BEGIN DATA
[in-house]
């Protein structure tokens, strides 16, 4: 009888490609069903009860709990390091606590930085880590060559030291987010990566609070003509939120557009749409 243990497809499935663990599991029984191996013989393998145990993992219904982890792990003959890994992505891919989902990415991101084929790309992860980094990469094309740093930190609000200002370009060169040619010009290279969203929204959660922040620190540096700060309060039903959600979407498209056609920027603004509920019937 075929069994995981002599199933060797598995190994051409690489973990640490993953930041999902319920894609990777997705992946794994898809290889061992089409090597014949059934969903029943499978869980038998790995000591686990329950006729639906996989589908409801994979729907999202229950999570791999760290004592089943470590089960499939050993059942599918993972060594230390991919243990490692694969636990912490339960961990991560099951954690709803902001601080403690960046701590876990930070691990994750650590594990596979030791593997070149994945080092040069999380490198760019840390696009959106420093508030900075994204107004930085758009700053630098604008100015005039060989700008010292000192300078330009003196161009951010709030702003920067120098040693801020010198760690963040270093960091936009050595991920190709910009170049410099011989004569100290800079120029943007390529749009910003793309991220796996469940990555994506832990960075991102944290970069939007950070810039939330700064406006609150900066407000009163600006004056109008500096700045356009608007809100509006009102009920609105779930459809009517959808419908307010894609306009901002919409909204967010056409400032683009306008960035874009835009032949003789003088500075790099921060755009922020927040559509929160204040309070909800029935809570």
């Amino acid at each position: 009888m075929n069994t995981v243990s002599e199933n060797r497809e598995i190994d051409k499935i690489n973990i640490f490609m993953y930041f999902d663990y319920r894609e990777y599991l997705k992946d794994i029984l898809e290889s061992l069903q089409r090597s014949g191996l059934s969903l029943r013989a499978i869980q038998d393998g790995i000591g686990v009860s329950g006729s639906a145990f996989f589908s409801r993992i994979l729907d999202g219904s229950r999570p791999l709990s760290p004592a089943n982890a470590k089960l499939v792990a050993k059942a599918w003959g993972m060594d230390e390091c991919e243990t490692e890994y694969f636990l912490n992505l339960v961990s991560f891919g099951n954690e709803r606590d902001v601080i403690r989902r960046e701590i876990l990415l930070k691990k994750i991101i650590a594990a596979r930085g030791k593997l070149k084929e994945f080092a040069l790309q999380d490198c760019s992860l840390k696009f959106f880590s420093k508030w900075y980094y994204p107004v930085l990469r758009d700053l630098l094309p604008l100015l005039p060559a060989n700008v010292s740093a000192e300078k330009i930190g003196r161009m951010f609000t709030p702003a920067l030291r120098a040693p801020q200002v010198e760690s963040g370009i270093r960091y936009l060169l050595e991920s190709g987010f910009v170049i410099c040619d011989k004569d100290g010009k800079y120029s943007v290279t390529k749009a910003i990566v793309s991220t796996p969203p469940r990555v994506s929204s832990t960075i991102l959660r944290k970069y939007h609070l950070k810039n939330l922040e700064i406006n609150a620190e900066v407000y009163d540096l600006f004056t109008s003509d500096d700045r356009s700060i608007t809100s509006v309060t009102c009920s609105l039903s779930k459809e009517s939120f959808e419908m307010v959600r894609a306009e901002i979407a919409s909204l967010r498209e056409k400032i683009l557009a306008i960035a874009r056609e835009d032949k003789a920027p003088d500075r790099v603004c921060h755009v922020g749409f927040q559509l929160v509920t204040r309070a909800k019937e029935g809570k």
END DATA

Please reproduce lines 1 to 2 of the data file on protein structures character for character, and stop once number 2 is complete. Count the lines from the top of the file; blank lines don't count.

[in-house]
């Protein structure tokens, strides 16, 4: 009888490609069903009860709990390091606590930085880590060559030291987010990566609070003509939120557009749409 243990497809499935663990599991029984191996013989393998145990993992219904982890792990003959890994992505891919989902990415991101084929790309992860980094990469094309740093930190609000200002370009060169040619010009290279969203929204959660922040620190540096700060309060039903959600979407498209056609920027603004509920019937 075929069994995981002599199933060797598995190994051409690489973990640490993953930041999902319920894609990777997705992946794994898809290889061992089409090597014949059934969903029943499978869980038998790995000591686990329950006729639906996989589908409801994979729907999202229950999570791999760290004592089943470590089960499939050993059942599918993972060594230390991919243990490692694969636990912490339960961990991560099951954690709803902001601080403690960046701590876990930070691990994750650590594990596979030791593997070149994945080092040069999380490198760019840390696009959106420093508030900075994204107004930085758009700053630098604008100015005039060989700008010292000192300078330009003196161009951010709030702003920067120098040693801020010198760690963040270093960091936009050595991920190709910009170049410099011989004569100290800079120029943007390529749009910003793309991220796996469940990555994506832990960075991102944290970069939007950070810039939330700064406006609150900066407000009163600006004056109008500096700045356009608007809100509006009102009920609105779930459809009517959808419908307010894609306009901002919409909204967010056409400032683009306008960035874009835009032949003789003088500075790099921060755009922020927040559509929160204040309070909800029935809570």